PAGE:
13 responses to “Euphorbia esula”

  1. Anna

    Oh my goodness… This one sounds like it will give horsetail and blackberries a run for their money : (

  2. Denis Dooley

    The ingenol gives my wife a reaction not unlike how I react to poison ivy. I definitely had to curtail my collection of genus. I am usually OK sticking with the species that resemble cacti, but have to steer clear of planting more herbaceous species in the yard. I, on the other hand, pull the Gopher Spurge, along with the smaller, weedy Euphorbia,with abandon and have never noticed an adverse effect. I suppose if it got on more delicate skin I might, but I will be wearing gloves in the future to avoid sensitizing myself.

  3. Laurel Slaney

    Hard to believe that something that looks so lovely could be so bad. That colour lime just brightens up the darkest shade.

  4. Judith Carder

    Leafy Spurge is a Provincially listed Noxious Weed under the BC Weed Control Act and an Invasive Plant Species under the Forest & Range Practices Act. In several areas of BC, these non-native invasive plant populations are controlled by biocontrol agents (click my name for website link).

    Please report any sightings of Euphorbia esula in BC through the Report-A-Weed or Report-Invasives-BC free apps downloadable through: http://reportaweedbc.ca/

  5. Nette

    What a nightmare.

  6. michael aman

    Based on the photo all by itself, I am waiting for someone to ask, “Where can I buy it for my garden?” Haha.

    1. PAT

      FYI my first time( back a few decades) with a euphorbia; I picked a few types to add to my flower arrangements. I touched my face without washing my hands first. Hours later my face had swollen up removing any creases of age around the mouth and eyes. I always wondered if it was safe enough to use cosmetically to remove wrinkles. Anyone have any suggestions?

      1. michael aman


        Years ago I went to visit my 88-year old grandmother in the hospital following total hip surgery. For as long as I had known her her face was deeply furrowed with wrinkles. Amazingly, she looked 40 years old and not a wrinkle to be seen. Of course I was not an RN yet at that time and I did not know that she was in fluid overload and her very life was critically in danger. Incompetent staff had allowed several liter IV bags to run in quickly. It filled out her wrinkles nicely but also filled her lungs and caused pneumonia. Beauty can be had but at some dear prices.

  7. Wendy Cutler

    Madeline, thanks for that prioritized list of invasives in natural habitats in Canada. I’ve added it to our forums’ http://forums.botanicalgarden.ubc.ca/resources/plants-conservation-resource-links.25/ page.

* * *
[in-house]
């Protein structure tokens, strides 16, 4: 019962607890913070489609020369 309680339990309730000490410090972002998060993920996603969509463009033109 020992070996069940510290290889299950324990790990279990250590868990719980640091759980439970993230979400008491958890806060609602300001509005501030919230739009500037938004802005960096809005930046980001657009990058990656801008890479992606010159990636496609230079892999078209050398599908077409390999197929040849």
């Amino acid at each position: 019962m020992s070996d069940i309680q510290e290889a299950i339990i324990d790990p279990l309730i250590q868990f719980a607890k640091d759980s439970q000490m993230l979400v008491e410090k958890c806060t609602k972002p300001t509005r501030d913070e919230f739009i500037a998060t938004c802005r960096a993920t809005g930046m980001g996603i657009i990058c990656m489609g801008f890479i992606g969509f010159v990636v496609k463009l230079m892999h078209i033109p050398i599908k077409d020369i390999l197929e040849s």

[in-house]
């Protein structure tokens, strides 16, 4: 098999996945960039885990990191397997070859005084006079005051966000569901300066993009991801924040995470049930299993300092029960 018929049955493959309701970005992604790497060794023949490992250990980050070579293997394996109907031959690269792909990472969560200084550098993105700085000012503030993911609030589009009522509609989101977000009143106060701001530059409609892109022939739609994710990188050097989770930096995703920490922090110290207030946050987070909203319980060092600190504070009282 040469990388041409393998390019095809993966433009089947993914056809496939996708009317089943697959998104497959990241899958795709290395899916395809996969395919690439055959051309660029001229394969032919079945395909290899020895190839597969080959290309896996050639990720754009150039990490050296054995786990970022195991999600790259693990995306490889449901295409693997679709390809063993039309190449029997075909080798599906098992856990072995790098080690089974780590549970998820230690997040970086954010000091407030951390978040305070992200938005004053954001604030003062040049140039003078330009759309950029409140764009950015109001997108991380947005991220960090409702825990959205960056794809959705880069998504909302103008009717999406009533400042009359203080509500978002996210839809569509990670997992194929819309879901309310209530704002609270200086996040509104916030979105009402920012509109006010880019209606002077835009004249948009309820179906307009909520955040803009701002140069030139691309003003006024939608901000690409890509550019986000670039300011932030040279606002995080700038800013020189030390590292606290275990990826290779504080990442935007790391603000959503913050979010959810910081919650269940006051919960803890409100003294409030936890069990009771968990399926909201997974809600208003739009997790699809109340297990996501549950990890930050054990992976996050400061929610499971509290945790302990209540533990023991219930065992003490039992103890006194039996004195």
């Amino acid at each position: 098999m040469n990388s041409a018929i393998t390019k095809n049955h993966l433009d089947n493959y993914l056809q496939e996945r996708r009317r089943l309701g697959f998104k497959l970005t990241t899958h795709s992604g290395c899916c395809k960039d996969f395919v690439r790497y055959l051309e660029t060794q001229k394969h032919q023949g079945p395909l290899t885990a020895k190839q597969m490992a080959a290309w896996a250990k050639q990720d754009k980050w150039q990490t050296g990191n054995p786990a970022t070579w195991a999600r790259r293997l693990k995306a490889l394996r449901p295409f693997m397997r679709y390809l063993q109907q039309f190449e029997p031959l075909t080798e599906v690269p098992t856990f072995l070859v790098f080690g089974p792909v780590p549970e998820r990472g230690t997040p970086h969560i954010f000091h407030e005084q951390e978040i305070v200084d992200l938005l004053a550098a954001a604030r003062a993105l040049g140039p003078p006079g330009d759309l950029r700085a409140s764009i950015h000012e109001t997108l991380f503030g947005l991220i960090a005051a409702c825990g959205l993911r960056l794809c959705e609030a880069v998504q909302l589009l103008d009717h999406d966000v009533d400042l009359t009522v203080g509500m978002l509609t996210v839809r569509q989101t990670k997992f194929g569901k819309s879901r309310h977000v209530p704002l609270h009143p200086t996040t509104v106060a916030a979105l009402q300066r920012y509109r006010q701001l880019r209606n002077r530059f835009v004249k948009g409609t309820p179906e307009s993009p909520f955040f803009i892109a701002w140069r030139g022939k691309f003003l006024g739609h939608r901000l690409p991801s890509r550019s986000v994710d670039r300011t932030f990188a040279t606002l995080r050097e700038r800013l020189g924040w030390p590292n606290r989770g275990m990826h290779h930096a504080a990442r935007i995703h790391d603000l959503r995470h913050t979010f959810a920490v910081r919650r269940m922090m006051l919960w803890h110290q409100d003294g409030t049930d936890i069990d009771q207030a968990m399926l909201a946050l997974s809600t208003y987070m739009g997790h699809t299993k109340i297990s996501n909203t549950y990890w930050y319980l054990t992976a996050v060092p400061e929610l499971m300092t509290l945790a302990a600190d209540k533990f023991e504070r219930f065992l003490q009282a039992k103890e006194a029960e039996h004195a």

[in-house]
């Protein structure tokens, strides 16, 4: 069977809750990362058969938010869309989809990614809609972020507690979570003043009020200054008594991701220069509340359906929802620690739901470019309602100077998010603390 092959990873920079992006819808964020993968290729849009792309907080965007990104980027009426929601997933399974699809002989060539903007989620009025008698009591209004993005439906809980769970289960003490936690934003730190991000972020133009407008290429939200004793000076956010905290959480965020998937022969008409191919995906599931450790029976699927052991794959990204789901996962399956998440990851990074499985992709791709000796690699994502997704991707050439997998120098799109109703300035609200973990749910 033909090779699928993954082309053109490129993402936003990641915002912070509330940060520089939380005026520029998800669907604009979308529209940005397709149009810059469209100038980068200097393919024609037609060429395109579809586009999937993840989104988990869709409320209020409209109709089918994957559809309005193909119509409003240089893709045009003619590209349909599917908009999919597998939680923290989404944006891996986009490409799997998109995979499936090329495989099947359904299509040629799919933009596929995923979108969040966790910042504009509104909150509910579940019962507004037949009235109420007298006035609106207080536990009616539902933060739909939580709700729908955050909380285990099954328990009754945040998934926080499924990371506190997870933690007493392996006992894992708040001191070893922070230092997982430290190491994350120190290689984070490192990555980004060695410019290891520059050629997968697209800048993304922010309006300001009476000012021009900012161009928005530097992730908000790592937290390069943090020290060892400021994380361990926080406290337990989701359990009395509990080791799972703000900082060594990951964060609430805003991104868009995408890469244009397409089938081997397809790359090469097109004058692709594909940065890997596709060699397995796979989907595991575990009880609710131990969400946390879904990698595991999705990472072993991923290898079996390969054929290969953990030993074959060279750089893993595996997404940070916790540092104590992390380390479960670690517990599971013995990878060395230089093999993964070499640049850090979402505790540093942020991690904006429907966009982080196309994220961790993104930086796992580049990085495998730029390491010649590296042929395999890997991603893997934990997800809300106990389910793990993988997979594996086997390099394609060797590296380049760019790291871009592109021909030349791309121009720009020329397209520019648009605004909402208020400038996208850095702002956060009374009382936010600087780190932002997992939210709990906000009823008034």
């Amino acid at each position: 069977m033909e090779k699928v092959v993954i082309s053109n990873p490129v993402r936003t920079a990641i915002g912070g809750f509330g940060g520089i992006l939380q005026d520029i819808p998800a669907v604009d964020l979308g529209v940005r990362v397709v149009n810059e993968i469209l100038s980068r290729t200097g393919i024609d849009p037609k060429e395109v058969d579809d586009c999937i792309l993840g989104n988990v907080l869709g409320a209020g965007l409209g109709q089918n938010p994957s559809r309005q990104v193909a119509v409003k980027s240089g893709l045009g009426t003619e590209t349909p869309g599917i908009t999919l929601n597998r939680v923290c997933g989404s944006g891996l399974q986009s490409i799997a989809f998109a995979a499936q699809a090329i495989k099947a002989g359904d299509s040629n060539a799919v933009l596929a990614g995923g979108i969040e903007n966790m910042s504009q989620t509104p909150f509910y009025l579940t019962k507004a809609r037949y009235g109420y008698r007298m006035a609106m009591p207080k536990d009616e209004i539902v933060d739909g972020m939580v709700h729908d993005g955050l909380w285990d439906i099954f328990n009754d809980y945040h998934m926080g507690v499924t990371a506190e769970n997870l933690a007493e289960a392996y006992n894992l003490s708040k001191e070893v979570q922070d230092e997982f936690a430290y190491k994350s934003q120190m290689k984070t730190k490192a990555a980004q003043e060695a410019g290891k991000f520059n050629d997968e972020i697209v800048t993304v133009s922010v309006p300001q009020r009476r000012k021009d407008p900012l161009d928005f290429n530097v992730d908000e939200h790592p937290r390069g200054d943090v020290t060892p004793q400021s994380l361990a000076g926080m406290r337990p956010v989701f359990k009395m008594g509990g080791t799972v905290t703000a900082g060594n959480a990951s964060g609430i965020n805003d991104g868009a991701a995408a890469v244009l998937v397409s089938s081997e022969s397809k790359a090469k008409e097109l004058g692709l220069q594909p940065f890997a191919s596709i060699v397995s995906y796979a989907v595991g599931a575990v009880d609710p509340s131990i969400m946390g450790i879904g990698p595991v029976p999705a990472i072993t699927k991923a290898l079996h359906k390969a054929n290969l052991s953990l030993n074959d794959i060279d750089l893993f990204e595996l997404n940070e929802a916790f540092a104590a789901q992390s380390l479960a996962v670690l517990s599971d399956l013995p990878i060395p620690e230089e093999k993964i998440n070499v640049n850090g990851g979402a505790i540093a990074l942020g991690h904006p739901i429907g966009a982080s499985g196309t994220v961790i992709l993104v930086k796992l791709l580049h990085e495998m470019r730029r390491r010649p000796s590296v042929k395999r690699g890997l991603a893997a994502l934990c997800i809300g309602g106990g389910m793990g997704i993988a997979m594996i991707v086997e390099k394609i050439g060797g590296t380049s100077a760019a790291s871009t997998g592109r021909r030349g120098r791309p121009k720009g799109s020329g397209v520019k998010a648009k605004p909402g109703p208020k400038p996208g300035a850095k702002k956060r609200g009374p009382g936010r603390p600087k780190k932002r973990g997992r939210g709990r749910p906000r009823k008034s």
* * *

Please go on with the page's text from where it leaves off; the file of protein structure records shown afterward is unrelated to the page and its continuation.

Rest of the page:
8. Toinette Lippe

    I have one of these that I grew from seed from the UK (I’m in NYC) and it’s extremely well-behaved and hasn’t tried to take over my 8 x 10-foot plot in the three or more years it’s been there. The Brits have better manners?

    1. Chris Michalek

      Very often an introduced plant will seem stable. After establishing itself–the negative qualities express themselves.

      I have Schisandra sp. in an isolated area that after 10 years is an aggressive garden bully.

      The same happened with a Campsis radicans. The Campsis required all parts to be dug out. Parts of the remaining root system now grow under a terramac parking lot 20 meters away and it sprouts through the cracks.

      The same happened with a Mentha sp. that was supposed to be non-spreading. In 5 years it infested 50 sq meters-growing up through crowns of woody shrubs.

      The internet is good for checking potential plants for these qualities. Even the older good garden books lack the warning seen above.

  9. Alison Place

    Spurge hawkmoth (Hyles euphorbiae (Linnaeus, 1758)), is one of the biocontrol organisms used. A pretty caterpillar, and also an attractive moth. I remember being sent on a collecting mission in 1979 when I was a summer student at AgCan in Ottawa, working for the Biocontrol Lab. We were mailing out some caterpillars to somewhere else that wanted to establish them.

    Strangely, I don’t remember being warned about the ingenol, much less being issued with latex gloves or anything else!


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